‘Information and computational sciences create inclusive society’

According to Sukkur IBA dean, modern tools are outcome of innovations in various fields


Sarfaraz Memon February 25, 2017
Math, everywhere: The ICCMS endeavoured to provide a forum and interdisciplinary platform for discussion on contributions to recent technological advances, innovations and experiences in the area of computing and mathematical sciences. PHOTO: COURTESY SUKKUR IBA

SUKKUR: In today's globalised world, information and computational sciences provide a variety of tools that have the potential to create a prosperous and inclusive society, remarked the dean and director of Sukkur Institute of Business Administration (IBA), Prof Nisar Ahmed Siddiqui.

He was delivering a welcome address to the participants of the International Conference on Computing and Mathematical Sciences (ICCMS) on Saturday.

According to him, the modern tools and techniques that are used to solve complex problems of the world we are living in are the outcome of advances and innovations in various fields, in which mathematical science remains at the core of all computing developments and advancements. He appreciated the efforts of the team of ICCMS for organising the conference at Sukkur IBA. "We are keen to learn new developments and innovation in the field of computer sciences and mathematics by these renowned speakers," he added.

The ICCMS 2017 endeavoured to provide a forum and interdisciplinary platform for researchers, scientists, practitioners, academicians and students to present and discuss their contributions to the recent technological advances, innovations and experiences in the area of computing and mathematical sciences.

The theme of the conference was ‘Invent, Innovate, and Integrate for Socioeconomic Development’. Specifically, the conference focused on all the areas of software engineering, computer communication and networks, social networking and data sciences, ubiquitous computing, soft computing, applied mathematical analysis, mathematical finance, algebra, geometry, statistics and stochastic processes.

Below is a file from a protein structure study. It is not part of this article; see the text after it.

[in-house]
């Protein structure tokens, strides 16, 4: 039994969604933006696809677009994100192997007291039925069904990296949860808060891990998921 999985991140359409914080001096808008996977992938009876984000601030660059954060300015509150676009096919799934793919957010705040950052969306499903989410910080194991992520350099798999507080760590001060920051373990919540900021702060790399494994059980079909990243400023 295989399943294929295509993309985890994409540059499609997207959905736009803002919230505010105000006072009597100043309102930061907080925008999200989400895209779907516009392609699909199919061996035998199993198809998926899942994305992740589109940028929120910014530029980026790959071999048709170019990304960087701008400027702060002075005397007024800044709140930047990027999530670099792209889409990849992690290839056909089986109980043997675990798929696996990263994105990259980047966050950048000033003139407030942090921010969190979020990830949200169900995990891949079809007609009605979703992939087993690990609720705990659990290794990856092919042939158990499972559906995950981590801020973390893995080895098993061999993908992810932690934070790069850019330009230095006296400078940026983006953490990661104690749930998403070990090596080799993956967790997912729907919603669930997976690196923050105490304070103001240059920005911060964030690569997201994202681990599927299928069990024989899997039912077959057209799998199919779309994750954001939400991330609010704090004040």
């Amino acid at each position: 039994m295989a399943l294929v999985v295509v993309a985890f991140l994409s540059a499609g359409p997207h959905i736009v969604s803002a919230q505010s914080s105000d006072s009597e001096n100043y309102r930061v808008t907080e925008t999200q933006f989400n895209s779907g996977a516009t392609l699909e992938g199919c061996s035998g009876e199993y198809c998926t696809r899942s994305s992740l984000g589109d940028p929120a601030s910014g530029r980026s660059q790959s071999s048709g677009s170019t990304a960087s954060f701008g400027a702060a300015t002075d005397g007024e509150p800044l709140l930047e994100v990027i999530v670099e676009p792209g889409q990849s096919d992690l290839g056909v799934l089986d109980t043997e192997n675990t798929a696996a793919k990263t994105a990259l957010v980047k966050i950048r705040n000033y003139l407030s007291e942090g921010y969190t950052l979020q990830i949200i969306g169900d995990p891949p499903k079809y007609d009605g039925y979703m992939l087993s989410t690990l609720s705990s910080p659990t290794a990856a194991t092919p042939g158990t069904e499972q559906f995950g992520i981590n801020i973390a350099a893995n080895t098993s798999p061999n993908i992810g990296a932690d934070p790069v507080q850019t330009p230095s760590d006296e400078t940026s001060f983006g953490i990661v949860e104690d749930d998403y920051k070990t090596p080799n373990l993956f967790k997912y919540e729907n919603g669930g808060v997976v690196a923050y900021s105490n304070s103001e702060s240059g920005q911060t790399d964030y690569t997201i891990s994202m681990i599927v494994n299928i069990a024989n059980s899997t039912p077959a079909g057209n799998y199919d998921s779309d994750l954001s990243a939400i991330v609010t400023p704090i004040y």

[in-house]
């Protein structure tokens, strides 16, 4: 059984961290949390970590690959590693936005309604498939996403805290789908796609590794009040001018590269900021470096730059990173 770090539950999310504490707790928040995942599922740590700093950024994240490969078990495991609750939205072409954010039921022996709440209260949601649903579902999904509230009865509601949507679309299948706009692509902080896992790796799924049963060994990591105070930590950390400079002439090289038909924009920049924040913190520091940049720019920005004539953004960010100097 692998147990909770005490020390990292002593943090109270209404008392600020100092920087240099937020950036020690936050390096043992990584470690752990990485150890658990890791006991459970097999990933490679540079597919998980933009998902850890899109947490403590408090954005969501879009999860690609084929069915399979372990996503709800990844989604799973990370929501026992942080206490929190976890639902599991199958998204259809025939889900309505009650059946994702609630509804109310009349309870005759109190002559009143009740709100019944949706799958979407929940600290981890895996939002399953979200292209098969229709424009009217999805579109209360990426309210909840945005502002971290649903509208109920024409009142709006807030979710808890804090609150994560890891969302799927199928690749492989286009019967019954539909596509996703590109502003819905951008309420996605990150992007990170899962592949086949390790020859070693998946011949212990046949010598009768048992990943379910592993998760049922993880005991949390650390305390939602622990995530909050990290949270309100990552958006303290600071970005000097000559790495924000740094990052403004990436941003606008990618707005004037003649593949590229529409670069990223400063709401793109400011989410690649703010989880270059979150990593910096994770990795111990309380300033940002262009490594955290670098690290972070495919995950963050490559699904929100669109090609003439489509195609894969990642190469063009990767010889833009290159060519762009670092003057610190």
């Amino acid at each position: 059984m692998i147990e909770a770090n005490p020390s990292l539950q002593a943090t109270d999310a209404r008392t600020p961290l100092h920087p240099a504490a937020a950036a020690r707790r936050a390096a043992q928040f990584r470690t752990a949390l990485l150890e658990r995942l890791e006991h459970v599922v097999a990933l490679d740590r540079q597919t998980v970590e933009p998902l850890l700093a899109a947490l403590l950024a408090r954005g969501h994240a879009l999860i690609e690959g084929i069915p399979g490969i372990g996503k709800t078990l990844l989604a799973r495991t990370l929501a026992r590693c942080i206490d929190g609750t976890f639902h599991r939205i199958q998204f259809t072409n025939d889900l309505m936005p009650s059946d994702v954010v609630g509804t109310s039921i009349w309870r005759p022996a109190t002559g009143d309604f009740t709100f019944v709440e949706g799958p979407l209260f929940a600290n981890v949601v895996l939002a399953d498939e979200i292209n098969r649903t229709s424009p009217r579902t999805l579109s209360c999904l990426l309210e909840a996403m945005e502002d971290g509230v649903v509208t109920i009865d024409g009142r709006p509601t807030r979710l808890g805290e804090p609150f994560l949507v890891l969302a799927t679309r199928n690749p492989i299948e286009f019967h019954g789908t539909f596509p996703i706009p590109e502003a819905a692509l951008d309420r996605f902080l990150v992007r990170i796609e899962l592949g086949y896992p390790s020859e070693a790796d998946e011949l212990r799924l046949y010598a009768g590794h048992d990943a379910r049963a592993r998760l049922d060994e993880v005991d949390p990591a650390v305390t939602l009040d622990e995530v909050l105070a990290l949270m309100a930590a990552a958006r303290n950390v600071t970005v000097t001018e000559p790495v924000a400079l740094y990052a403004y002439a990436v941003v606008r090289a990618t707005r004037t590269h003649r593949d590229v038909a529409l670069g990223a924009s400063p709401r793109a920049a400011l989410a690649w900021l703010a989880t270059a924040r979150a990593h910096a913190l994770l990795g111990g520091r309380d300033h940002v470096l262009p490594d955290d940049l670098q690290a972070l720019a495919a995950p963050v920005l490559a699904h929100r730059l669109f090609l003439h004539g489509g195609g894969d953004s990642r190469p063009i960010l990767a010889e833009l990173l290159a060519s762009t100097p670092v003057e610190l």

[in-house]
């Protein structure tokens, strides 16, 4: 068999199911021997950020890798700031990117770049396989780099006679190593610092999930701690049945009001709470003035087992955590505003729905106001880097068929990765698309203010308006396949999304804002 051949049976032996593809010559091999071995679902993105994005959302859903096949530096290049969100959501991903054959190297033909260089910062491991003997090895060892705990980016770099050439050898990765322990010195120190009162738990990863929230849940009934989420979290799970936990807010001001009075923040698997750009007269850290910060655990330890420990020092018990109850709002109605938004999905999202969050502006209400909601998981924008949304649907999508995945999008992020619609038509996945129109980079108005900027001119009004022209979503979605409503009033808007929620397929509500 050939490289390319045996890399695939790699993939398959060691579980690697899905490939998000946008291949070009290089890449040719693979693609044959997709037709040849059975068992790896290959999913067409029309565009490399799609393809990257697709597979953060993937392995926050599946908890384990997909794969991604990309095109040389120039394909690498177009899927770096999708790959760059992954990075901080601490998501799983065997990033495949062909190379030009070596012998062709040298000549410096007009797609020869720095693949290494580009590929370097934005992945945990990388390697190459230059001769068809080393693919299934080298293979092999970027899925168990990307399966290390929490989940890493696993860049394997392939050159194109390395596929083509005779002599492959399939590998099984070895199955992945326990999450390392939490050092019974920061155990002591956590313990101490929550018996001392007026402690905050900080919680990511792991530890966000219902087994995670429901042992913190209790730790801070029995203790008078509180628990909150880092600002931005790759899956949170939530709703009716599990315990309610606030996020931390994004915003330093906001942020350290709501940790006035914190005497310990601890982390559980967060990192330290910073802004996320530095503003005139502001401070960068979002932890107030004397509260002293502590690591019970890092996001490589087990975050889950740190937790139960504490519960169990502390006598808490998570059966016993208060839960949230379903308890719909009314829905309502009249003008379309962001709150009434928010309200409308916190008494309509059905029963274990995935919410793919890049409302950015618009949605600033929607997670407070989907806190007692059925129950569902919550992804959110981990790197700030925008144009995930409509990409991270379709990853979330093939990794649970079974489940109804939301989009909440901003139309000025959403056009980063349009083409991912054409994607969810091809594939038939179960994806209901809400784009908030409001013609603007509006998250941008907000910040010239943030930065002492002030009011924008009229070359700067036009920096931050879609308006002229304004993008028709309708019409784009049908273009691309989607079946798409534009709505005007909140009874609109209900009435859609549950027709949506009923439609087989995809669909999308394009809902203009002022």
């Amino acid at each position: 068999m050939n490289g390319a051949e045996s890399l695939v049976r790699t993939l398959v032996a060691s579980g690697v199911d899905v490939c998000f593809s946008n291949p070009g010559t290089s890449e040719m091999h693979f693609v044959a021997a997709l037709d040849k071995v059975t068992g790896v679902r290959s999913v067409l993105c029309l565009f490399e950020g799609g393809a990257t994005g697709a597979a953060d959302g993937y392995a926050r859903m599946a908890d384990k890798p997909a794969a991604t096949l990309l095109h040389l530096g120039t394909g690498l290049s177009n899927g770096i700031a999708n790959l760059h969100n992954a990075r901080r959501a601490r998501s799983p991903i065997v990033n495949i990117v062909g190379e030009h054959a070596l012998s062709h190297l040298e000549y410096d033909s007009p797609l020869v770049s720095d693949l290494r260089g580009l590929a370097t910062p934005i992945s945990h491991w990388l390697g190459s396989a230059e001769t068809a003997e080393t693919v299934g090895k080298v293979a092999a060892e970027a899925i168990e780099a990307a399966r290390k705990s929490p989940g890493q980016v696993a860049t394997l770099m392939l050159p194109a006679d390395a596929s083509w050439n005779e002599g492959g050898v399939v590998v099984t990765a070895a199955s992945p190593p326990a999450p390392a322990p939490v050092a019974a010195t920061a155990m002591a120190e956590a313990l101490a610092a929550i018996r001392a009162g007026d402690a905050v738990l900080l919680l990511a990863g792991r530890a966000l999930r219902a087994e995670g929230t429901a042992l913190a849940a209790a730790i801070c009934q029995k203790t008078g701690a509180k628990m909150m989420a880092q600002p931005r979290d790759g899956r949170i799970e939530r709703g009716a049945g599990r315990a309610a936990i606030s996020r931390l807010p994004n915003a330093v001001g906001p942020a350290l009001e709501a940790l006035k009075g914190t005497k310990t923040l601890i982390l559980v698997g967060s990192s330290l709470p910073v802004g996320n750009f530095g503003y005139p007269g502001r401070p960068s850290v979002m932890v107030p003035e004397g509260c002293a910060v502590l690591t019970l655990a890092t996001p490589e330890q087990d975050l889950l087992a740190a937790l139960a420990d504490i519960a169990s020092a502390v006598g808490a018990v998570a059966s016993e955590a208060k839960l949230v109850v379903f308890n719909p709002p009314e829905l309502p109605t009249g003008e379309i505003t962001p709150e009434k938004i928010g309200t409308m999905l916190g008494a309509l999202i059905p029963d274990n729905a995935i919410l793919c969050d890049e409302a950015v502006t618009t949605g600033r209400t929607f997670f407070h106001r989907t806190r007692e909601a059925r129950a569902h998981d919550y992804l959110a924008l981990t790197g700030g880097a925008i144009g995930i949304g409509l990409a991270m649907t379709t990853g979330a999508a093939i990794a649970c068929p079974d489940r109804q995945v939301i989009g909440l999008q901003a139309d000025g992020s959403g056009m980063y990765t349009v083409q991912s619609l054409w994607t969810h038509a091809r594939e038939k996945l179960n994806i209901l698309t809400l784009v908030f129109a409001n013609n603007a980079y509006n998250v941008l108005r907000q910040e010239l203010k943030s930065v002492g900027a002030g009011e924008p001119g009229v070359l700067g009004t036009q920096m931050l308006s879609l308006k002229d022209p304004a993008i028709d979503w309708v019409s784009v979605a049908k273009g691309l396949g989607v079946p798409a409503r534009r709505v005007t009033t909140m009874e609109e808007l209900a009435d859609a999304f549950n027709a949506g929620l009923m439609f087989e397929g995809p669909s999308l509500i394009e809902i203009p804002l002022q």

Further, the conference emphasised the importance of innovations, inventions and integration to improve the quality of different stakeholders of society through the use of computational technologies for socioeconomic development. Researchers from different countries, including United States of America, United Kingdom, Italy, Korea, Malaysia, Oman, Pakistan, Saudi Arabia and Sudan submitted 143 papers covering various domains of computing and mathematics. A total of 66 papers were accepted for presentation and publication in the conference proceedings after a comprehensive review process. Renowned international and national reviewers took part in the selection process.

Key note speaker Prof M Tahar Kechadi of University College Dublin in Belfield talked about ‘Privacy-Aware Data Analysis in Healthcare Data Records’. "Turning this massive amount of data into knowledge that can be used to identify needs, predict and prevent critical patients' conditions and help practitioners to make rapid and accurate decisions is not only a desire but is an urgent and crucial necessity," he said.

Dr AM Siddiqui from Pennsylvania State University talked about the topic of modelling of fluid flow in the human body from the hydrodynamics point of view. He mainly focused on two areas of modelling: the peristaltic motion and the fluid flow in the human kidney.

Another keynote speaker, Prof Dr Zubair A Shaikh, the president of Muhammad Ali Jinnah University, Karachi, talked about the recent computing trends in relation with some of the greatest humanitarian and social challenges.

Prof Dr Mohamed Ridza Wahiddin of the International Islamic University, Malaysia, talked about ‘Harnessing the Vacuum for Quantum Computing’. “These are responsible for many interesting effects in quantum optics (where light and matter are both treated as quantum objects), such as spontaneous emissions, which, in turn, trigger lasers,” he said. “We may even squeeze a vacuum so that it modifies fluorescence and absorption spectra resulting.”

COMMENTS

Replying to X

Comments are moderated and generally will be posted if they are on-topic and not abusive.

For more information, please see our Comments FAQ

E-Publications

Most Read